Friday, March 31, 2006

 

The Doctor and I

Being nominally healthy, I'm not as terrified about HMOs as I will be when I'm older and less healthy. But hey, having worked in a call center before, I kind of understand the procedure - we've got to make sure you've really got a problem that we can't fix before we send you on to a manager.

I think that's what makes HMOs so repugnant to a lot of people. As Americans, we seem to have been given a right to "Speak to your manager!" about this or that if we so demand it. HMOs violate this by saying "You are not a special and unique snowflake, and having a sprained ankle does not mean you can demand to talk to an orthopedic surgeon and incidentally drop by the oncologist's office and have him look at this little bump right here."

Distracted again.

Anyway. Your MD is the best place to start anyway. If he's done his homework, he's seen a lot of people just like you. If you've done your homework, you can run down all the symptoms and he'll write you a prescription for a Schedule II doozy like Ritalin and hey, there you go.

If he's conscientious, he'll recommend you see a psychiatrist, or a psychologist, and might write you a prescription right there.

My visit went like so:

Go in, get vitals taken, wait in the waiting room. Doctor comes in, we chat:
Dr.: What are you here for today?
Me: I'm here for an ADD screening or referral.
Dr.: Why do you think that?
Me: Well, I have this long list of symptoms that I've found from reputable sources that tend to indicate ADD, but "Only My Doctor Knows For Sure."
Dr. : Hmmm. Any history in your family.
Me: My Dad is one distracted dude.
Dr.: Does this come in cycles?
Me: Not really. Like many of the references say, in some time periods I'm capable of great things. In others, I'm not so much. I test and interview really well, but the work I turn in is worthy of a C student.
Dr.: Any addictions - drugs, alcohol, gambling?
Me: There's one addiction, and it's _____.
Dr.: Hmmmm. What about sleep?
Me: What is it? I don't get a lot of sleep and I don't miss it. I feel rested after six hours, but I can go as low as four hours without feeling bad the next day. I don't cheat and nap or sleep late on the weekends, either.
Dr.: Hmmm. Ever been treated for depression?
Me: Yeah. I was diagnosed by an MD and under the care of a psychologist for about six months, and for that I took Zoloft.
Dr.: Hmmm. And how did that work?
Me: I noticed an immediate effect on day one of the Zoloft - I was focused, alert, had no problems with energy or dealing with distractions. After about 4 weeks, the Zoloft had installed this floor underneath me where I felt like I just wouldn't be that depressed anymore.
Dr. : Hmmm. A reaction on day one?
Me: Yeah.
Dr.: Hmmm. Well, here's what I think. I think you're bipolar.

Me: What?

Dr.: In fact, I think that one day, ADHD will be diagnosed as Bipolar III.
Me.: Okay....
Dr.: What makes me think that are three things you mentioned - not missing the sleep you're not getting, the immediate effect of Zoloft, and the nature of your addiction.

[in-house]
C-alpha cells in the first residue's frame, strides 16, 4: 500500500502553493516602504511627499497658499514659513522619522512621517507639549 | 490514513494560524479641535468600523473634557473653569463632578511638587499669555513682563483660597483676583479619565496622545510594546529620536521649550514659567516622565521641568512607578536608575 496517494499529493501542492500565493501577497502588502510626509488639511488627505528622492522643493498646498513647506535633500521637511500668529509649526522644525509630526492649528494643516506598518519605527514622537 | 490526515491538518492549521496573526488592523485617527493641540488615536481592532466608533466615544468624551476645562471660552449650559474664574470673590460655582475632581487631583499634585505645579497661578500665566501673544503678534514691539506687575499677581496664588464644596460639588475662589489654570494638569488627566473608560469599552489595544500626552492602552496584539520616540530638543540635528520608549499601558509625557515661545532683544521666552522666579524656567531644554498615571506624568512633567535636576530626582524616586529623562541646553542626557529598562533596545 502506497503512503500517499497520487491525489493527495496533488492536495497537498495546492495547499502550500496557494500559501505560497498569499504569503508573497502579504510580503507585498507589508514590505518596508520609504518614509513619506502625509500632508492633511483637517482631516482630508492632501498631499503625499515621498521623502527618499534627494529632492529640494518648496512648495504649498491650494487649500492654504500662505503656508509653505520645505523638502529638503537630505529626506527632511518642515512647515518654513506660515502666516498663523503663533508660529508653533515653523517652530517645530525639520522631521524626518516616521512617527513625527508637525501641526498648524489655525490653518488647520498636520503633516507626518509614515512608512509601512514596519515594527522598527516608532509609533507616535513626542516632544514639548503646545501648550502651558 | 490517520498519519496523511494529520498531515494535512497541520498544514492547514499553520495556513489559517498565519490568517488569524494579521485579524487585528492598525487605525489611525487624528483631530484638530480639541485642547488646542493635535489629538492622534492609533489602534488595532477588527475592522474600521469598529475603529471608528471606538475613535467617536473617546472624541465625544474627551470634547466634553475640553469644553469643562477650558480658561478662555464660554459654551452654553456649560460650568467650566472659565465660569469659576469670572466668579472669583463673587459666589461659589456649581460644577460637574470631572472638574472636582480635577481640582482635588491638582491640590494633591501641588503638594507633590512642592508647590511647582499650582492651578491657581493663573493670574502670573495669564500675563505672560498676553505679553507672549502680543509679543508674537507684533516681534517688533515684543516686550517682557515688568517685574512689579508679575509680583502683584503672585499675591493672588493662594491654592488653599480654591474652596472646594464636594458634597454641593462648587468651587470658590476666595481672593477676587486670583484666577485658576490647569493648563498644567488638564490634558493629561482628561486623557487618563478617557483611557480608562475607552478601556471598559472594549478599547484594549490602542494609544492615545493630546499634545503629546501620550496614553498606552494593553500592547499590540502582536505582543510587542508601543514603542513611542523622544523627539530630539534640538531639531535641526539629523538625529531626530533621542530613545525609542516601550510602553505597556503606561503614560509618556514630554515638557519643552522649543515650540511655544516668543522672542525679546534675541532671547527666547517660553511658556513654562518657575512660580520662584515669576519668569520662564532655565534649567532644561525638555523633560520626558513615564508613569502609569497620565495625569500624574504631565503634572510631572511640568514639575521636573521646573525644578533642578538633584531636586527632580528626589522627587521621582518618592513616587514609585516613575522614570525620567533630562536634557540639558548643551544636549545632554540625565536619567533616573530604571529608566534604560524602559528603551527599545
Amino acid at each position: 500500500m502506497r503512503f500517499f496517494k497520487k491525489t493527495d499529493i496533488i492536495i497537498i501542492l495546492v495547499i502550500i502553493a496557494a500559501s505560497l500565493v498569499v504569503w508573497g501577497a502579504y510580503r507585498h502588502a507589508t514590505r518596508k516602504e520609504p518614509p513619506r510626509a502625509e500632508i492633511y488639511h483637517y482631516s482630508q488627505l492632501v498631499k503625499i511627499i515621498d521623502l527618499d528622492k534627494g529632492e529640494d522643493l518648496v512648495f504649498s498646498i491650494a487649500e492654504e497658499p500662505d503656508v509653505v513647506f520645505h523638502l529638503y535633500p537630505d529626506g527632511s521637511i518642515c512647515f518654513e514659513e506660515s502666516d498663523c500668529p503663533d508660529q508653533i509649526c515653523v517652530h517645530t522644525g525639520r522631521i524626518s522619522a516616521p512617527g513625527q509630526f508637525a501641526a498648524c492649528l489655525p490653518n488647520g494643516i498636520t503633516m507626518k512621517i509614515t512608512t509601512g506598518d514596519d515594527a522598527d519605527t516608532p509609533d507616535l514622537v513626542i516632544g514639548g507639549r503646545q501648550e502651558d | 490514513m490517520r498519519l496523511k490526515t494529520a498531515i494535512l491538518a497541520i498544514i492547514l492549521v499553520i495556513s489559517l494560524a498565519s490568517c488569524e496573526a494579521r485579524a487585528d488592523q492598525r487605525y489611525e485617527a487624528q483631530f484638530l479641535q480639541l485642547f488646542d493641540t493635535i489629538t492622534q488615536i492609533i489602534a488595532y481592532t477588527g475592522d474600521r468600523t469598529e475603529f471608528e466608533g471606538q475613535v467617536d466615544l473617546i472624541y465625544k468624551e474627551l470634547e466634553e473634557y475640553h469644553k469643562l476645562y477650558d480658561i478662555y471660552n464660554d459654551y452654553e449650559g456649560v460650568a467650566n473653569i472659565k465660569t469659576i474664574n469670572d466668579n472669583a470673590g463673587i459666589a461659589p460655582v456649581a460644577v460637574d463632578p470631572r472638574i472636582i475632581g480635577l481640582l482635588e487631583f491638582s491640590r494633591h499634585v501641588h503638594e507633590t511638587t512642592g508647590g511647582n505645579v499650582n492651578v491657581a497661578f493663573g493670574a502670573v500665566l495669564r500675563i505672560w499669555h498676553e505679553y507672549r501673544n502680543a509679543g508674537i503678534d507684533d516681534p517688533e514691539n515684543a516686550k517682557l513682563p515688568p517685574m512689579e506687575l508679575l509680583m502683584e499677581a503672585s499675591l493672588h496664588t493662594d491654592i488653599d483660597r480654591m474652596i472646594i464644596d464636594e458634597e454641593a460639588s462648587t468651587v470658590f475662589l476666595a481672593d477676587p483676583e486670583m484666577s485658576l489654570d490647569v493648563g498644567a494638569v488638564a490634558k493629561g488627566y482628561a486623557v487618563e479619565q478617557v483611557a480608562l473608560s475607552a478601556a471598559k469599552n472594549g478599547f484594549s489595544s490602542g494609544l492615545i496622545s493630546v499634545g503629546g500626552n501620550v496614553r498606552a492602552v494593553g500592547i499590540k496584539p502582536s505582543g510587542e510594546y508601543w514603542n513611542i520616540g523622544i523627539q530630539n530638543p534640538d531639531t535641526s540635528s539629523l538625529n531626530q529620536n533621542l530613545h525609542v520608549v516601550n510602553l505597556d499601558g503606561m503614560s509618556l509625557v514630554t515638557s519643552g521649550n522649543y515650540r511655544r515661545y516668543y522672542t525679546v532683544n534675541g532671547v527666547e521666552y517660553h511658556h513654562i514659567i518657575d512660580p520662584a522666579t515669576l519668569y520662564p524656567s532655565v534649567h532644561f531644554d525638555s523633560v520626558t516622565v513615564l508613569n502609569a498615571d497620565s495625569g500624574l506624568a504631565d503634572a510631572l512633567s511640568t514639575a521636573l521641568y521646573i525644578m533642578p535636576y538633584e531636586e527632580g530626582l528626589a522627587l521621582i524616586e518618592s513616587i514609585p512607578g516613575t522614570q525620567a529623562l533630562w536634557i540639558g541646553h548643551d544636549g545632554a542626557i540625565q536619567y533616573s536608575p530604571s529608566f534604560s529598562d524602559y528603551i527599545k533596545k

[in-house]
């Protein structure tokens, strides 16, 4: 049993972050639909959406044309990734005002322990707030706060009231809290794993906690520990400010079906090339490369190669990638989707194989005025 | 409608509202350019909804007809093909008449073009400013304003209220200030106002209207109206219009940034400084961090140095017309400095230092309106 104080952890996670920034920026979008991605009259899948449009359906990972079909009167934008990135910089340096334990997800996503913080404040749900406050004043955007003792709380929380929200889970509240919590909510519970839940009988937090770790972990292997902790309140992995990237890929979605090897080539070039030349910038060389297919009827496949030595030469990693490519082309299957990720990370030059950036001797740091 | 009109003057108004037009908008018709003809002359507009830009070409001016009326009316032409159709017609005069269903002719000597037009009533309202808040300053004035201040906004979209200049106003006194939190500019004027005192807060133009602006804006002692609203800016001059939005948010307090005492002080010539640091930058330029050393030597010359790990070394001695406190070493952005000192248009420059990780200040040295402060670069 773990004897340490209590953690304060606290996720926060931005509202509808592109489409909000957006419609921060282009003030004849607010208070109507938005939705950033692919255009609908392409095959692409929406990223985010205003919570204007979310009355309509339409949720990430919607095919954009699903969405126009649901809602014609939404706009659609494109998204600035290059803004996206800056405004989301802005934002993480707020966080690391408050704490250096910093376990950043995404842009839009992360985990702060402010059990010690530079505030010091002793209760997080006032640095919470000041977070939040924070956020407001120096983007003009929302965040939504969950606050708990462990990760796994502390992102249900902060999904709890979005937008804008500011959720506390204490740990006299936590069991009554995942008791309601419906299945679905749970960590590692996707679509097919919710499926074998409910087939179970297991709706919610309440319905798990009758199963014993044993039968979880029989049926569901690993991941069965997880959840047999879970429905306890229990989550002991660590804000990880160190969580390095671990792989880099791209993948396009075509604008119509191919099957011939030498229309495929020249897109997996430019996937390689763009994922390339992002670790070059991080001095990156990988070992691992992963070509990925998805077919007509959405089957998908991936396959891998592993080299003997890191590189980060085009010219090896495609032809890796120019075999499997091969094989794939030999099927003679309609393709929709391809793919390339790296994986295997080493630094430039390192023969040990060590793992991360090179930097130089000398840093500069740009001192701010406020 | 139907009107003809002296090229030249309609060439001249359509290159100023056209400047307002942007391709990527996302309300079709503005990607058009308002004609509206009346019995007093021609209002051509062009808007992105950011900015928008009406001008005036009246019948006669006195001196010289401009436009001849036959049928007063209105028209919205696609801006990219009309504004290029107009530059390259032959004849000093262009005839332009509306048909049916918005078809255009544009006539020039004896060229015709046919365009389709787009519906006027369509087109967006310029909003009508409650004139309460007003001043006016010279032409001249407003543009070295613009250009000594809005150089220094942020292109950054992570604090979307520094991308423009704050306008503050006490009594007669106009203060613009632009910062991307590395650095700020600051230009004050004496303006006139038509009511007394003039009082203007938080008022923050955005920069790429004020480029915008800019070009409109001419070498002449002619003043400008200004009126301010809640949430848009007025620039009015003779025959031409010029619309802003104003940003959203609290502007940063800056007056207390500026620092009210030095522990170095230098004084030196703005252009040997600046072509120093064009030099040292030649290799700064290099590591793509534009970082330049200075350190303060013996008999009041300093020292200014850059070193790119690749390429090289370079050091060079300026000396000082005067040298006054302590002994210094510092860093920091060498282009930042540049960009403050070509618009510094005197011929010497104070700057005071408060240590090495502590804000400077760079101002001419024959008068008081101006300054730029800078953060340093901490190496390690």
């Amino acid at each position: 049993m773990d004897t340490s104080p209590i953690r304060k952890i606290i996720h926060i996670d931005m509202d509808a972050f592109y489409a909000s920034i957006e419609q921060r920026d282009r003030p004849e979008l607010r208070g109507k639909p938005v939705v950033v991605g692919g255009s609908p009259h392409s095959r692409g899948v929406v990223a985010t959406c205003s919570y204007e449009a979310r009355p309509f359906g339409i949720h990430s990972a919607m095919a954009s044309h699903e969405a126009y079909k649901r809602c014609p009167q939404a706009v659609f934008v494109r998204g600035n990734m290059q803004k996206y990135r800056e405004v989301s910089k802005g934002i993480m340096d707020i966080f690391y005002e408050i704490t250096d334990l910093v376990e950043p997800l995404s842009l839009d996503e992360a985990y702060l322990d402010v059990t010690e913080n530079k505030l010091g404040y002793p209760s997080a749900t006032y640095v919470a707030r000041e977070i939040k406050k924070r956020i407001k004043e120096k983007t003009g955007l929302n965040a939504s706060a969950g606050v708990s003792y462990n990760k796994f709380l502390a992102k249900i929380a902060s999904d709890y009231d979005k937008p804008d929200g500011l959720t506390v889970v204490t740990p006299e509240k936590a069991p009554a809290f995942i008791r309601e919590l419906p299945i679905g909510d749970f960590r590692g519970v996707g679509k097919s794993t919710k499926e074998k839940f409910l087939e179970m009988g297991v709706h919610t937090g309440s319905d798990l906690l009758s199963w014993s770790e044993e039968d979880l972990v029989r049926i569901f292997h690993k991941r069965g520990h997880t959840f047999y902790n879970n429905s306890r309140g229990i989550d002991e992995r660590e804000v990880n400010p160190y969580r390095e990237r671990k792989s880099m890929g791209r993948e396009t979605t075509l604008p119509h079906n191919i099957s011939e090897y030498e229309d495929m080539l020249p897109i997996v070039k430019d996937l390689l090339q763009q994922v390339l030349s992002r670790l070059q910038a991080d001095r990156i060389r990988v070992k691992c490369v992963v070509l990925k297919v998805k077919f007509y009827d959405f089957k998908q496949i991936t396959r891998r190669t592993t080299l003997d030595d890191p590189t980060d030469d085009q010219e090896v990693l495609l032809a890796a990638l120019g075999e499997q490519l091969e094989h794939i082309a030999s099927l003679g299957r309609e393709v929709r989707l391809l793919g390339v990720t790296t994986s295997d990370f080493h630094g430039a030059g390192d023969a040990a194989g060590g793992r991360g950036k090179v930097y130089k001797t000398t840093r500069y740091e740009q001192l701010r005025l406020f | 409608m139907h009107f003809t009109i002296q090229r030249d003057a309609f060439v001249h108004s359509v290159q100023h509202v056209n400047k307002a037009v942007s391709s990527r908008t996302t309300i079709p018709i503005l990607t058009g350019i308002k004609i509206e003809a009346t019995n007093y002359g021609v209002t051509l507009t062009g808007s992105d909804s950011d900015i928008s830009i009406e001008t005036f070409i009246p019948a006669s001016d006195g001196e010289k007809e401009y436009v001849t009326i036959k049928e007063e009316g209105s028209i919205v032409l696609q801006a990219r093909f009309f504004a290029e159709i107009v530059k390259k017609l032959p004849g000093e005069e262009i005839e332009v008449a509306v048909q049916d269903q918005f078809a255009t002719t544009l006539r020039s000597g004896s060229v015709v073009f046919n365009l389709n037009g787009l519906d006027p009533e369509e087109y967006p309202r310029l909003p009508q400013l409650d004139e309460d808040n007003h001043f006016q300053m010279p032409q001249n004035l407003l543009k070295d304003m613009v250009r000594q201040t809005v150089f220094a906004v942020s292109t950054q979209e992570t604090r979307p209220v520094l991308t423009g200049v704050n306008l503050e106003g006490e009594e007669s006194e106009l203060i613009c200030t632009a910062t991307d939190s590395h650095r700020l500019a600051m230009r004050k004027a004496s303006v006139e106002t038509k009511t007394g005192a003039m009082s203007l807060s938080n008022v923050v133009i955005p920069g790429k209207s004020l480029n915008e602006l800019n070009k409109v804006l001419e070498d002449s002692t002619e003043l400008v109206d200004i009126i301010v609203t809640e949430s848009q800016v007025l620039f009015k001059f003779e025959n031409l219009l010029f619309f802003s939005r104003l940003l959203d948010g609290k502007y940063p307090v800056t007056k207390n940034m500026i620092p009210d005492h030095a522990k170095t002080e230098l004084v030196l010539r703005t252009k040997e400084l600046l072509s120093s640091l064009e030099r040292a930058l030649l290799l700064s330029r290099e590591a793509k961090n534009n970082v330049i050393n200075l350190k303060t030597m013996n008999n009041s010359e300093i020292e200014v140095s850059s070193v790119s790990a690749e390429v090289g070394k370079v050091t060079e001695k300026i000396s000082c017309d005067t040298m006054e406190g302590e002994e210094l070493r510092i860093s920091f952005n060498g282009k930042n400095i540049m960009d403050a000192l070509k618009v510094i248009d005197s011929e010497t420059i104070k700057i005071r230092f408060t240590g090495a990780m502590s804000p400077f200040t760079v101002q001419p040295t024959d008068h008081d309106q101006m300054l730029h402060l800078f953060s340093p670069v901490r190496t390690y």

The Doctor then went on to explain that, even though I'd protested that I had never, ever had a manic episode in my life, that I had actually described HYPO-manic episodes. And that a hypomanic episode included symptoms that included my addiction, my sleep patterns and my distraction and/or flight of ideas.

Well then.

He then had me fill out a couple of screening questionnaires, both quite obviously provided by the pharmaceutical manufacturers, and looked at them. He said that while those results were positively inclined toward ADD, that I was also positive towards Bipolar II.

He said it would take about three weeks to see a psychiatrist, but that he could start a medication right now if I felt I was up for it.

See the post where I just want to be better. Of COURSE I would take whatever he gave me right there.

So he brought out the Seroquel. He started in on the side effects first, talking about the possible drowsiness, dizziness and vaguely disconnected feelings. I asked what the primary effects might be and he said that after a while I'd be able to focus, there'd be less noise in my brain, and I'd be better able to deal with distractions.

He also said that I should start it on a Friday, seeing as how I could have a weekend to be drowsy if I needed to be, and that we'd start with two doses of 25 milligrams and move on to the higher doses, maximum being about 800 or so, but most daily doses maintaining at 400 mg or so. Again, I'm not the doctor, he is, and if your doctor says you better be taking 600 or 800 mg of your medication, you follow his recommendation.

Dr. : Call if you need anything, and I'll see you in a week.

Remember, he said start on a Friday so that I'd have the weekend to be drowsy.

Remember, I said I'd do anything to be better.

So I got home, it was still Thursday morning, and I took the first 25mg pill. This is what is known as not following a doctors' suggestion. They weren't orders, but they might as well have been...

More in the next post.

As always, check out reputable sources of information like NIMH for the best information. I'm just some guy on the Web.

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